South African banks bleed after US lender slumps 60%
The world’s biggest banks took a stock market beating on Friday as signs of trouble at a US regional lender sparked concerns over the wider sector.
The four biggest US banks lost a whopping $52 billion in market value on Thursday after shares in SVB Financial, a major lender to the tech industry, sank by 60 percent.
Deutsche Bank was among the biggest losers on Friday as its shares fell by almost 10 percent after Frankfurt’s stock market opened, recovering somewhat later to trade around seven percent lower.
On the JSE, Standard Bank (-3%), Absa (-3), Capitec (-2.5%), FirstRand (-1.4%) and Nedbank (-1%) all lost ground by midday.
In London, Barclays, Lloyds and NatWest shed as much as five percent before paring back some losses.
France’s Societe Generale fell more than five percent while BNP Paribas was down more than three percent. Switzerland’s UBS and Credit Suisse sank by more than four percent.
Tokyo-listed Mitsubishi UFJ Financial Group gave up more than six percent while HSBC lost around three percent in Hong Kong, as did National Australia Bank in Sydney.
SVB Financial spooked the markets after announcing a stock offering and offloading securities to raise much-needed cash as it struggles with falling deposits.
It revealed that it had lost $1.8 billion following the sales, raising concerns that other banks could be facing similar problems.
SVB chief executive Greg Becker sought to reassure customers about the bank’s financial health on Thursday, the Wall Street Journal reported, citing people familiar with the matter.
The newspaper said Becker urged them not to pull their deposits from the bank and not to spread fear or panic about its situation.
Investors fear that other banks could face similar losses as their bond portfolios have been hit by rising interest rates, analysts say.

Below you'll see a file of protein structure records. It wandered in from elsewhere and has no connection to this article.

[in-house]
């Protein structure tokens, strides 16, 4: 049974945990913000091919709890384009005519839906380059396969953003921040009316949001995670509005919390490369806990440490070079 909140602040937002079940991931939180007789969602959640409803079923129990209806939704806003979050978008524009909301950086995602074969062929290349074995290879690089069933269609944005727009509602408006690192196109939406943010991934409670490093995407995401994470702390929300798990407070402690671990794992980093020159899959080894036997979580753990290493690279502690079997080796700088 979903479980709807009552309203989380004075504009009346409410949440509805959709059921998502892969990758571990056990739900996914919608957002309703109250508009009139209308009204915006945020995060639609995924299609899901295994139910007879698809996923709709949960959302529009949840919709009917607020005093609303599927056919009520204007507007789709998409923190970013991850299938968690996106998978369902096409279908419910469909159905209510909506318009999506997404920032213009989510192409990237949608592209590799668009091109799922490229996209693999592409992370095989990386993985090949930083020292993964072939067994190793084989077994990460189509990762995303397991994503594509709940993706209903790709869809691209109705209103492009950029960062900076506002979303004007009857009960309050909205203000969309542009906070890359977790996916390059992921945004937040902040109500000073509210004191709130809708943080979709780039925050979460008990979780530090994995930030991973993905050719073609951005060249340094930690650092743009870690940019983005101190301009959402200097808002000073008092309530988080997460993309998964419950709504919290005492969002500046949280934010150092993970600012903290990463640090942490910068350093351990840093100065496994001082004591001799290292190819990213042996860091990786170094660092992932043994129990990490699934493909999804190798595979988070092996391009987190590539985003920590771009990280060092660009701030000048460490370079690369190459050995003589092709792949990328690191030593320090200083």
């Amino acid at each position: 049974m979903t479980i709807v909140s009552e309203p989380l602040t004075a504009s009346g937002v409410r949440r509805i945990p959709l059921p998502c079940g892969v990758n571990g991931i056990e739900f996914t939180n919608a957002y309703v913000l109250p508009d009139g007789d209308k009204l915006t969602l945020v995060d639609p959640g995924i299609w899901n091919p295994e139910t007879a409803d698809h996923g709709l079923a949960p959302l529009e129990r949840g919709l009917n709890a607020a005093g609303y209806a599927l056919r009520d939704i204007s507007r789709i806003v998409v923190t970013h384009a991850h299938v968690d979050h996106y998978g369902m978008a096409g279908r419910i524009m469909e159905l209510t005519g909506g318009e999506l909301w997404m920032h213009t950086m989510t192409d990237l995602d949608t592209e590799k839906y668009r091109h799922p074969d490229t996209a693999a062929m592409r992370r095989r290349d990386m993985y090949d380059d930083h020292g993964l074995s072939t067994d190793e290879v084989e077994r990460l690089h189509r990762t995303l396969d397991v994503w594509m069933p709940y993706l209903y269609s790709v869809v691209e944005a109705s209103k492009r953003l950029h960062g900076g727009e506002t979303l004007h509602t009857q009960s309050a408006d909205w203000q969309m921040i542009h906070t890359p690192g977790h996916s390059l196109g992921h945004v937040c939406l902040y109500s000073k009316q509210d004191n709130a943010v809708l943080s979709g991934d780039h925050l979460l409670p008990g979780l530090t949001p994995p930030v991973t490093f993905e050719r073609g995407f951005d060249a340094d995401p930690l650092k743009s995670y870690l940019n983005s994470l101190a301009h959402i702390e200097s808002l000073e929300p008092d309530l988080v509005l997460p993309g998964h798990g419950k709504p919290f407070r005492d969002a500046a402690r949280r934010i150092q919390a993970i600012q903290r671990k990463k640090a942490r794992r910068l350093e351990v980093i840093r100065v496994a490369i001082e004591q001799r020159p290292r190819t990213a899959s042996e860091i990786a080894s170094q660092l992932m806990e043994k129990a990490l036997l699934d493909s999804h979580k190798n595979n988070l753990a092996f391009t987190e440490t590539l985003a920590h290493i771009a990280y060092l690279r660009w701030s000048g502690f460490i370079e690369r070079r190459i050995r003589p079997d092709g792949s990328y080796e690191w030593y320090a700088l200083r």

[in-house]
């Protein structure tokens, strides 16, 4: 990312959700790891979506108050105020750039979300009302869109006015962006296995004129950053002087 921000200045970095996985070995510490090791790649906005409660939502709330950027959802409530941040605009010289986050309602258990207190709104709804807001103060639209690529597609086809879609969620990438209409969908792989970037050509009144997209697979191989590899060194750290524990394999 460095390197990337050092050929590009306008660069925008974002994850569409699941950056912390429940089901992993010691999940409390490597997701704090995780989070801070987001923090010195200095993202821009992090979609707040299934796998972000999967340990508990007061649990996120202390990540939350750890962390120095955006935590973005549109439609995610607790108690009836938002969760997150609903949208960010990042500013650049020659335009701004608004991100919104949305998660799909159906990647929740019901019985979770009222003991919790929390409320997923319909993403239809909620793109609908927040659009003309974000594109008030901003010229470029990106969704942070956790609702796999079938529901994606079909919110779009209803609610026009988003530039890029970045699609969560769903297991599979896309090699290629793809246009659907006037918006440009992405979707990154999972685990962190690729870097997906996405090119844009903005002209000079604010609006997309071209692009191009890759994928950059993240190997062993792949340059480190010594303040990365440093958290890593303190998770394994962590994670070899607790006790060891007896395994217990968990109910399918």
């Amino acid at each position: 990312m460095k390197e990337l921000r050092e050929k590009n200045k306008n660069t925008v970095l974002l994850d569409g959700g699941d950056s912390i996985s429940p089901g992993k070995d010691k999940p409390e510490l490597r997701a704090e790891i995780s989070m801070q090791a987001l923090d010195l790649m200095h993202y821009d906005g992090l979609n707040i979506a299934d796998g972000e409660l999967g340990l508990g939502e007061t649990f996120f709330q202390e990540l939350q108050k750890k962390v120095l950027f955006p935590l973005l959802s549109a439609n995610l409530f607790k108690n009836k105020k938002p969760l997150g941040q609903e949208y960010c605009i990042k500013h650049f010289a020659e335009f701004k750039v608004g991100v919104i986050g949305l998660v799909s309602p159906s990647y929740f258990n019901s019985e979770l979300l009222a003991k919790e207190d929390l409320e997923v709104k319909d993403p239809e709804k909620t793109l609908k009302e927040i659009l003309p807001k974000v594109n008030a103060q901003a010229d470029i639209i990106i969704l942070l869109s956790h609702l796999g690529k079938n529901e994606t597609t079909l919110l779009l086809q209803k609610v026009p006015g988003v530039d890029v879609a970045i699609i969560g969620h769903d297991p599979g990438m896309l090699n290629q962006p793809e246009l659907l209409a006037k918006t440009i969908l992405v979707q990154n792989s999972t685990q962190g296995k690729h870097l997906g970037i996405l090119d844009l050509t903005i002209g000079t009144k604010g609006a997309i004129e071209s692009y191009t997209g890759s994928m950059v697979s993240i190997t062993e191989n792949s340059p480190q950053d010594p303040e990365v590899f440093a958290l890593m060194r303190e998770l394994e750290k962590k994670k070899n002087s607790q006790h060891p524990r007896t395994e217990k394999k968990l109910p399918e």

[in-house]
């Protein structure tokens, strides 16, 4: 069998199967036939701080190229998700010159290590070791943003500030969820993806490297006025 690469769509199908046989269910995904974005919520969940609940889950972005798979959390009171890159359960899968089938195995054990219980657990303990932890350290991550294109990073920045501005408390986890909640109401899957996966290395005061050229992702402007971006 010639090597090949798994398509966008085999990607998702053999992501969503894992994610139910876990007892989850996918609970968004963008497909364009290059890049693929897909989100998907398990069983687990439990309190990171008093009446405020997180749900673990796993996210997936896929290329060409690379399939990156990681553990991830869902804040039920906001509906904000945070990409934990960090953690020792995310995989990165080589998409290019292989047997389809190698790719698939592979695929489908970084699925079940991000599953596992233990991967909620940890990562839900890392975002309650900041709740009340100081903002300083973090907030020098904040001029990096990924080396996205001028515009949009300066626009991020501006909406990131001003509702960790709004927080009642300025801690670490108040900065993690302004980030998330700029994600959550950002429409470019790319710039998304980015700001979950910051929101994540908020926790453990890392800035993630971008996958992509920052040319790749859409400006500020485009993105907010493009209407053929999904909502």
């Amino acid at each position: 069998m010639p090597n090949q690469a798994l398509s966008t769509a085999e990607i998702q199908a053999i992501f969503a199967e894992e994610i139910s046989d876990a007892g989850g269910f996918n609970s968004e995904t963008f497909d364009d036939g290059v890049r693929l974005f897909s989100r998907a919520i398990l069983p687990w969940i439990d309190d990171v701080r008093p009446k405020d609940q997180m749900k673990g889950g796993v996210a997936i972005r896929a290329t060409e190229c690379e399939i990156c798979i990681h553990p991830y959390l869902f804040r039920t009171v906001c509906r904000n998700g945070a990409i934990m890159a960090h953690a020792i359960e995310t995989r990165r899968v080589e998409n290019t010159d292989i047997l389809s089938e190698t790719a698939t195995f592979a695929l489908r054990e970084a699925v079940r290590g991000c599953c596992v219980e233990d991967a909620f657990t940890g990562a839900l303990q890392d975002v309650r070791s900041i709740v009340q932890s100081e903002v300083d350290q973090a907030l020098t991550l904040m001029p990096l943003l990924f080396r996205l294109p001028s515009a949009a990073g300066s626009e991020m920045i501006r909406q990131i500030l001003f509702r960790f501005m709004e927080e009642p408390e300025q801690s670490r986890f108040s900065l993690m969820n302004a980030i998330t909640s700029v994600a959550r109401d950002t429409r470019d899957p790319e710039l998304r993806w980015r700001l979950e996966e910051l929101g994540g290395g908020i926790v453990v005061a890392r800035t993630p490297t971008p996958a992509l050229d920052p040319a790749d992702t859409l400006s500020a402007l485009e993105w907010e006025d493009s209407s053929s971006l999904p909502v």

Central banks worldwide have been hiking interest rates in an effort to tame decades-high inflation.
The higher rates have hurt the value of bonds with lower returns that lenders held before central banks launched their rate-hike campaigns last year.
Banks now face losses if they decide to sell those assets to cover the drop in deposits.
"In theory, the rising interest rates would’ve been a boon for the banking sector as it would top their net interest income, as they would start making money on deposits, yet again," said Swissquote bank analyst Ipek Ozkardeskaya.
"But the problem is that the interest rates rose too fast," she said.
‘Something always breaks hard’
In another blow, crypto banking giant Silvergate said it planned to close as the sector faces more turmoil.
Stock markets were already on edge this week after US Federal Reserve chief Jerome Powell warned that a quicker pace of hikes might be required to fight inflation.
The Fed is holding its next policy meeting on March 21-22 but markets are eagerly-awaiting the US jobs figure due later on Friday for clues on how US central bankers might act.
Investors fear that the Fed could tip the economy into recession if its rates are too steep and held high for too long.
Shares of the biggest US bank, JPMorgan Chase, ended the day down 5.4 percent on Thursday.
Bank of America and Wells Fargo both fell 6.2 percent, while Citigroup was down 4.1 percent.
"It is not a stretch to say that this episode is emblematic of the higher-for-longer rate regime we appear to be at the start of," Deutsche Bank analysts said in a note.
"We’ll have to see how this story develops but something always breaks hard during or after a Fed hiking cycle," they said.
"Is this another mini wobble on this front or the start of something bigger? Tough to tell, but I would be stunned if there weren’t many more casualties of this boom-and-bust cycle."